New Zealand's Hayden Paddon has renewed calls for Australia's round of the World Rally Championship to be transferred across the Tasman.
New Zealand have not a hosted a round of the world series since 2011, when a rotational-deal with Australia came to an end.
Paddon brought with him a legion of fans and a heavy New Zealand media contingent to the Australian round at Coffs Harbour on the NSW north coast over the weekend, where he finished fourth behind winner Andreas Mikkelsen.
And the Rally New Zealand ambassador believes the fact he was the most supported driver is further evidence the round should return to his homeland.
"There's certainly a lot more Kiwis than Australians - they were everywhere," he said.
"So it just emphasises the fact that the rally should be on the other side of the Tasman."
Australia is contracted to at least another rally in 2017, and officials are hopeful that deal can be extended into 2018 and beyond.
This year's event saw a jump in crowd interest off the back of a new beachside super special stage on Friday and Saturday evening, which attracted big numbers.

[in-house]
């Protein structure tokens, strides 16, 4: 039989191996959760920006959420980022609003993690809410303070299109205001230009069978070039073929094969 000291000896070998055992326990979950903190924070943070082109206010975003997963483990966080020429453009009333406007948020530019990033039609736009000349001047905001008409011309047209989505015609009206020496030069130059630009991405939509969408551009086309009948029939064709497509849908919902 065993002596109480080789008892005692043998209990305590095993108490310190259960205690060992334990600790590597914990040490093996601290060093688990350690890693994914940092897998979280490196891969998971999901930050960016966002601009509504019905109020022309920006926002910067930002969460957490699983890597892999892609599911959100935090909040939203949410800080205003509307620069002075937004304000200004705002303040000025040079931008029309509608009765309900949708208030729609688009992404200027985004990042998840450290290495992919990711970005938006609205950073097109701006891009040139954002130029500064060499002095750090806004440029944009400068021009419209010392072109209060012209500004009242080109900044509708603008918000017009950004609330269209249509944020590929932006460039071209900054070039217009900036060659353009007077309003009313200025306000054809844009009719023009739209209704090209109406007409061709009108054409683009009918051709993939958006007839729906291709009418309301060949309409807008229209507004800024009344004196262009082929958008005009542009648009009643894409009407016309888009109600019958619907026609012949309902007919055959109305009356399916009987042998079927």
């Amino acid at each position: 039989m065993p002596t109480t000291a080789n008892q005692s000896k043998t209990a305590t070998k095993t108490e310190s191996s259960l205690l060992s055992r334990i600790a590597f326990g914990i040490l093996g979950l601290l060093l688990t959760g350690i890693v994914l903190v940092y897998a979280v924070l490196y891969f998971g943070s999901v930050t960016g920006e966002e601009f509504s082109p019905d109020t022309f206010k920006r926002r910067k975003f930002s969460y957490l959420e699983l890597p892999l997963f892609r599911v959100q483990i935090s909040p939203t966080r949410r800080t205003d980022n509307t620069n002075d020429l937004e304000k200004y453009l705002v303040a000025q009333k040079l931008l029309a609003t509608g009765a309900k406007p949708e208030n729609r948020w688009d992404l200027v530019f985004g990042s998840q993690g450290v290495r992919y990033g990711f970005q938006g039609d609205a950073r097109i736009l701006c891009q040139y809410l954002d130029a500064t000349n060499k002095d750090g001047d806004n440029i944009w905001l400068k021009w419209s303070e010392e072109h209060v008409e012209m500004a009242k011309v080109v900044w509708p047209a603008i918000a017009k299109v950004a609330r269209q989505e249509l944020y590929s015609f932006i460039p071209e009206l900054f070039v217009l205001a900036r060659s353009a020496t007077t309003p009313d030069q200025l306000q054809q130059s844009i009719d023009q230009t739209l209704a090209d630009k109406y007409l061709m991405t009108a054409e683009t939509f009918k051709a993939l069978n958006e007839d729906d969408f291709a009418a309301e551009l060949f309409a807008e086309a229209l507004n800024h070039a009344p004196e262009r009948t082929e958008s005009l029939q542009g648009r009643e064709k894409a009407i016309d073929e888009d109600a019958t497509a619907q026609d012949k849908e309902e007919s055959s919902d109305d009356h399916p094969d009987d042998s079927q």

It's also understood Australian officials had aimed to impress their WRC counterparts by providing a more environmentally friendly weekend in comparison with other rounds on the calendar.
Paddon, who became the first driver from either country to win an event this year and finish fourth in the championship, is a fan of returning to a rotational-basis between the two countries with stints of two or three years.
However Rally Australia's sporting director Adrian Stafford indicated to AAP last week that the organisation was not interested in entering into such a deal with their Kiwi counterparts.
Regardless, Paddon believes the event has the support required to return to the other side of the Tasman.
"There's a lot of interest within the service park, the FIA, the promoters to bring it back," Paddon said.
"No doubt (you'd have bigger crowds).
"We have huge enthusiasm for rallying in New Zealand. You'd just get huge support. There would be tens-of-thousands of people out in the stages."